So that really flips it for me and helps me see how while I can never get that money back, my finances are in a much better place through not gambling. In reality I probably lost much more than a tenner a day, but you get the idea.

It's not just financially tho, mentally I'm much healthier as I don't have anything weighing over my head. Not sure if u kept secrets from others but I did, and that does take its toll over the years.

Take it day by day, but you will have to come to terms with not getting that money back. However in the long term you'll earn much more than that and of course with 0% being spent on gambling you'll be in a much better place overall.

I've been able to buy a few things for people which is a novelty and made me feel good. I also gave away some money given to me for my birthday- I realise I've taken so much over the years so it's time for me to give back and not be as selfish. I like the feeling of using my money to buy things for others versus down the plug hole of an online bookies- it's a very visible way of how things are better in my life now.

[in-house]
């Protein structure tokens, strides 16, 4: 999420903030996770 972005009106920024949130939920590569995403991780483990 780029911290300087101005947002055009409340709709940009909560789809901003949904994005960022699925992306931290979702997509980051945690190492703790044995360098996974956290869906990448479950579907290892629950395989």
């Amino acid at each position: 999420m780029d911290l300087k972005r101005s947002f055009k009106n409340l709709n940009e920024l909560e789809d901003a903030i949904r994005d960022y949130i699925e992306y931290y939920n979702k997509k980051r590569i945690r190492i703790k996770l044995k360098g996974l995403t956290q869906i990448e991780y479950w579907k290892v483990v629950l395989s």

Best wishes and keep going with it.

SJC 

ReplyQuote
Posted : 5th November 2020 5:55 pm
Chris.UK
(@chris-uk)

@cd1994 about two months ago you asked a similar question about getting over losses. A lot of people responded, myself included, offering advice. I asked then if anything anyone said helped. 

What did you think of the responses then?

Chris.

ReplyQuote
Posted : 5th November 2020 7:43 pm
cd1994
(@cd1994)

@sjanon 

 

Thanks very much for the reply. That is what I need to start by getting over the losses. It sounds like you are getting on top of this so very well done. I hope within time I can make progress. 

ReplyQuote
Posted : 5th November 2020 7:57 pm